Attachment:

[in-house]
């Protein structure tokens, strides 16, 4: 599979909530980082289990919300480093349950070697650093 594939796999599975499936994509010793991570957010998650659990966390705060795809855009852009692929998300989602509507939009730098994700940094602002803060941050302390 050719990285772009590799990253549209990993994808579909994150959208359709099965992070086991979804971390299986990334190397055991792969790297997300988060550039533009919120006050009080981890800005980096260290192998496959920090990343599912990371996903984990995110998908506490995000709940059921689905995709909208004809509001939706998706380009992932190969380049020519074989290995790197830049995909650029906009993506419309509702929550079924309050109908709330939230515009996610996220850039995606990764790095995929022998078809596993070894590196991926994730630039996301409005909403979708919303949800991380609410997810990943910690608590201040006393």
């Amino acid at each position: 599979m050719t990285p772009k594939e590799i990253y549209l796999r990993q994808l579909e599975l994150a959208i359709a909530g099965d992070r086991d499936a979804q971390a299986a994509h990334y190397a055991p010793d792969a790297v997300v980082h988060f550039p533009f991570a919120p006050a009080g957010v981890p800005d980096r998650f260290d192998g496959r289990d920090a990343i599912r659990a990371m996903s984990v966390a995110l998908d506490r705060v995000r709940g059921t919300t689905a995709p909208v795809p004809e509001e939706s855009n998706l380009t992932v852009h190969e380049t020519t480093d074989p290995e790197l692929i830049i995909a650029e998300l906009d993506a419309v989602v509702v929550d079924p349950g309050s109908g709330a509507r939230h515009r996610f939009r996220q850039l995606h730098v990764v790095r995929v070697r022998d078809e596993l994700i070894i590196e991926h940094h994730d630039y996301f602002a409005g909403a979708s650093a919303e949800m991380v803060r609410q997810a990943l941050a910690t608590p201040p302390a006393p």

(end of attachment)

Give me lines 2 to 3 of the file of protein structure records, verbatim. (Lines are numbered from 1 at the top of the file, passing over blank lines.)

């Protein structure tokens, strides 16, 4: 599979909530980082289990919300480093349950070697650093 594939796999599975499936994509010793991570957010998650659990966390705060795809855009852009692929998300989602509507939009730098994700940094602002803060941050302390 050719990285772009590799990253549209990993994808579909994150959208359709099965992070086991979804971390299986990334190397055991792969790297997300988060550039533009919120006050009080981890800005980096260290192998496959920090990343599912990371996903984990995110998908506490995000709940059921689905995709909208004809509001939706998706380009992932190969380049020519074989290995790197830049995909650029906009993506419309509702929550079924309050109908709330939230515009996610996220850039995606990764790095995929022998078809596993070894590196991926994730630039996301409005909403979708919303949800991380609410997810990943910690608590201040006393």
């Amino acid at each position: 599979m050719t990285p772009k594939e590799i990253y549209l796999r990993q994808l579909e599975l994150a959208i359709a909530g099965d992070r086991d499936a979804q971390a299986a994509h990334y190397a055991p010793d792969a790297v997300v980082h988060f550039p533009f991570a919120p006050a009080g957010v981890p800005d980096r998650f260290d192998g496959r289990d920090a990343i599912r659990a990371m996903s984990v966390a995110l998908d506490r705060v995000r709940g059921t919300t689905a995709p909208v795809p004809e509001e939706s855009n998706l380009t992932v852009h190969e380049t020519t480093d074989p290995e790197l692929i830049i995909a650029e998300l906009d993506a419309v989602v509702v929550d079924p349950g309050s109908g709330a509507r939230h515009r996610f939009r996220q850039l995606h730098v990764v790095r995929v070697r022998d078809e596993l994700i070894i590196e991926h940094h994730d630039y996301f602002a409005g909403a979708s650093a919303e949800m991380v803060r609410q997810a990943l941050a910690t608590p201040p302390a006393p």